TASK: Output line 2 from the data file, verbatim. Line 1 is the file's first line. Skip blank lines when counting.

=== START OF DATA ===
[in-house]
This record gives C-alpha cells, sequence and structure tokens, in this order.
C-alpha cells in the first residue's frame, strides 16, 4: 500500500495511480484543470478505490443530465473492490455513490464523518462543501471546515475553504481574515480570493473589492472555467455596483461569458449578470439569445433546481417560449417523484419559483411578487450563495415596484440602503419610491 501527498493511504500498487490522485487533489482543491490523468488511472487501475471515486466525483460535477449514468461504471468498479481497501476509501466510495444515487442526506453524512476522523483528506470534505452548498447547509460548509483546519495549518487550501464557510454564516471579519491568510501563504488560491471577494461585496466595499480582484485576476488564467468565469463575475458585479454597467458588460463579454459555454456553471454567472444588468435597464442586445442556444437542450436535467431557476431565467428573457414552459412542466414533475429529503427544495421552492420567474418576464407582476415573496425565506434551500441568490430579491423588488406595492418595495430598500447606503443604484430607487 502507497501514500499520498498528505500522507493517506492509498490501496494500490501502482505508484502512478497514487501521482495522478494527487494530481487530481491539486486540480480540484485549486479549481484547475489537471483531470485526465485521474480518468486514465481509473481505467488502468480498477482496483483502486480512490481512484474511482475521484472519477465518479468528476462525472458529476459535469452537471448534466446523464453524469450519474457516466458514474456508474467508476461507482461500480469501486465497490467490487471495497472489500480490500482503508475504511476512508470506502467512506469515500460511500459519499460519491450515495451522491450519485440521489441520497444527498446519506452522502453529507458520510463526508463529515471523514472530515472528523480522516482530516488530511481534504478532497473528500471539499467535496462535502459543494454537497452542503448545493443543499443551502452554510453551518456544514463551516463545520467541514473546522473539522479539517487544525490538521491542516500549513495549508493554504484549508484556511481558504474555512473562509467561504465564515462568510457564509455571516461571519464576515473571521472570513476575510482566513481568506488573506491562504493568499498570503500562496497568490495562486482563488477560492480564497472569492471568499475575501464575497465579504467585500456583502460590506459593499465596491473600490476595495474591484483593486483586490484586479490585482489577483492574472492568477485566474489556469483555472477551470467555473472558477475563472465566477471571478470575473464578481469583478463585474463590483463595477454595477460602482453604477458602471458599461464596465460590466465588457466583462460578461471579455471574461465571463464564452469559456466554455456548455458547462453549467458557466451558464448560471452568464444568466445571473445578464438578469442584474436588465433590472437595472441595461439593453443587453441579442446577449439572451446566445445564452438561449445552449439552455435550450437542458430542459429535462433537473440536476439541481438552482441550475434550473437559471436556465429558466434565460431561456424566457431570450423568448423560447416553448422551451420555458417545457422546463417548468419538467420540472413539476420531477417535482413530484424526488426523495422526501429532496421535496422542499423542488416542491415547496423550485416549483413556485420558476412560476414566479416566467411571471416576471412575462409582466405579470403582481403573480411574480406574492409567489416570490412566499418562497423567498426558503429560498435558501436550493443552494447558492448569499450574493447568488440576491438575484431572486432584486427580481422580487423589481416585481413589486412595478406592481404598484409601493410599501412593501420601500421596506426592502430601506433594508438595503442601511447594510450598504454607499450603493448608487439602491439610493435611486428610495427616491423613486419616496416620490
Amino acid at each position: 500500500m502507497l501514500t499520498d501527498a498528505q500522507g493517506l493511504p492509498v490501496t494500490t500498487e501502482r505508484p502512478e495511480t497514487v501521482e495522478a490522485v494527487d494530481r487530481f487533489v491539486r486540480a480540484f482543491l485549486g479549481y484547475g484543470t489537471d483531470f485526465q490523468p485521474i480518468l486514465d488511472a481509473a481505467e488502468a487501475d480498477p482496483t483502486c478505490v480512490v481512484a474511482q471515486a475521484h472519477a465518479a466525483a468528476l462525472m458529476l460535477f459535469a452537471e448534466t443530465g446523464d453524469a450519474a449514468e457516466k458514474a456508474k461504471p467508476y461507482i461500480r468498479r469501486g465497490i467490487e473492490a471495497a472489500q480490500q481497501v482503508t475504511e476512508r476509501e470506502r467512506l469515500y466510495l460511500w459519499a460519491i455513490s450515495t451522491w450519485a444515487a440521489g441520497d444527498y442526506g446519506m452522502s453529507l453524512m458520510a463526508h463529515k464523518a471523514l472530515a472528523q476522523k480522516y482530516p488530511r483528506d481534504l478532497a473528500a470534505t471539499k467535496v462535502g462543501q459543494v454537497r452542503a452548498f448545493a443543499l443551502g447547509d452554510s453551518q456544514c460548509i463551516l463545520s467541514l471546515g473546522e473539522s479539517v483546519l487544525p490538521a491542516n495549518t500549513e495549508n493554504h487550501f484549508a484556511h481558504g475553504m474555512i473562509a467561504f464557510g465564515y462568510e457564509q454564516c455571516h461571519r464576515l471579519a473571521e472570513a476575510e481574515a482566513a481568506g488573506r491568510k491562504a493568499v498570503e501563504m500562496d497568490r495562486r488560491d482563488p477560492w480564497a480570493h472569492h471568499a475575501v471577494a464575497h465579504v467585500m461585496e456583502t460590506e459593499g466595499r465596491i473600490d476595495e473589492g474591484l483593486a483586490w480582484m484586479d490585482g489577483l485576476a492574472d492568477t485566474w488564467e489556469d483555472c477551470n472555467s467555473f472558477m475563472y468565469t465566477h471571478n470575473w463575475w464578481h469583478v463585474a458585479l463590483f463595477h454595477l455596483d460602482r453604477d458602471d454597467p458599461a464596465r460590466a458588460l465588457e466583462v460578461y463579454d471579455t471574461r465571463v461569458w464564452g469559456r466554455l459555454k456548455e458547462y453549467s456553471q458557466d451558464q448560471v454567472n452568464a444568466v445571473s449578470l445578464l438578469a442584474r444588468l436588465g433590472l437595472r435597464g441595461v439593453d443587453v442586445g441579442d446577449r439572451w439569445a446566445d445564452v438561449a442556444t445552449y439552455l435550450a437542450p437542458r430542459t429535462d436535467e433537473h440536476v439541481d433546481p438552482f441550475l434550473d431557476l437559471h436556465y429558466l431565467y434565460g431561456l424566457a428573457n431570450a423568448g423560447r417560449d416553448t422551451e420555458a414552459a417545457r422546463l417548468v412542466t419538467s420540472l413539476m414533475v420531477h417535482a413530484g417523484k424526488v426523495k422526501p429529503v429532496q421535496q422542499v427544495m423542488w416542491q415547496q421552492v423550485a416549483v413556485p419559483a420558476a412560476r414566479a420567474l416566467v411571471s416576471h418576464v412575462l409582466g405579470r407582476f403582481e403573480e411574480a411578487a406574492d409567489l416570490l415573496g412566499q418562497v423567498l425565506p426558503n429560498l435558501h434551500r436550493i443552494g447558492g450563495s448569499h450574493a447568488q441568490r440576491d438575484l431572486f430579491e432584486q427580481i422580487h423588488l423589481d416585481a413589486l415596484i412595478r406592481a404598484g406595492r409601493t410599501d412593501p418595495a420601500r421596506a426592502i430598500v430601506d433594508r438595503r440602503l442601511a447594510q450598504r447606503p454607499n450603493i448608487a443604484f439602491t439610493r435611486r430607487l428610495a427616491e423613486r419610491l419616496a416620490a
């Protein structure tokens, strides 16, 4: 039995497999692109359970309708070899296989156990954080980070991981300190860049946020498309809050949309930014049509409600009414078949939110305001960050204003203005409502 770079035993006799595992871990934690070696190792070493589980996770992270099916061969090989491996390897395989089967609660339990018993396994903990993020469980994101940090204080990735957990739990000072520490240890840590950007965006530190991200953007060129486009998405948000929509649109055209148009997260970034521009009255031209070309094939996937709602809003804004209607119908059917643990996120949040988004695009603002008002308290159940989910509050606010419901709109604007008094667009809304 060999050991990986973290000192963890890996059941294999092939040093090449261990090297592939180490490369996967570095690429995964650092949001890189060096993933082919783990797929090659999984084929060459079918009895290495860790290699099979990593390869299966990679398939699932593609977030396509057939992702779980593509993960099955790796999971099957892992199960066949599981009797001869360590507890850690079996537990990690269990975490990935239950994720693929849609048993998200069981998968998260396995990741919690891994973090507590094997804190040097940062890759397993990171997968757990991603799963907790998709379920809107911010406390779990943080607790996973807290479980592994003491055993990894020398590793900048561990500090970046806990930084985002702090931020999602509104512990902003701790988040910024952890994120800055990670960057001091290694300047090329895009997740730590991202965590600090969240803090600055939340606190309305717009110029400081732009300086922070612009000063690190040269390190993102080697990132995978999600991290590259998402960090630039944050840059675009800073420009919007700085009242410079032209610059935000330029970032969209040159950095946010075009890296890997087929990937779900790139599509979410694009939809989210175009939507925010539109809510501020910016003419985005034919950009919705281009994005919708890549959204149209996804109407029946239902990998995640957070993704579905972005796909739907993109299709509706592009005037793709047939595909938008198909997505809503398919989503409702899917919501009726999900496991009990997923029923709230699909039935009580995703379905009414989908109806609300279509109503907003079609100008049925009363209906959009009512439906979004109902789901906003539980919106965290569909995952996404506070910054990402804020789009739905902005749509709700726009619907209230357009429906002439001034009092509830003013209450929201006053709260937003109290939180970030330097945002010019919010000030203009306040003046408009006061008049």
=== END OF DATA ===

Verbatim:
This record gives C-alpha cells, sequence and structure tokens, in this order.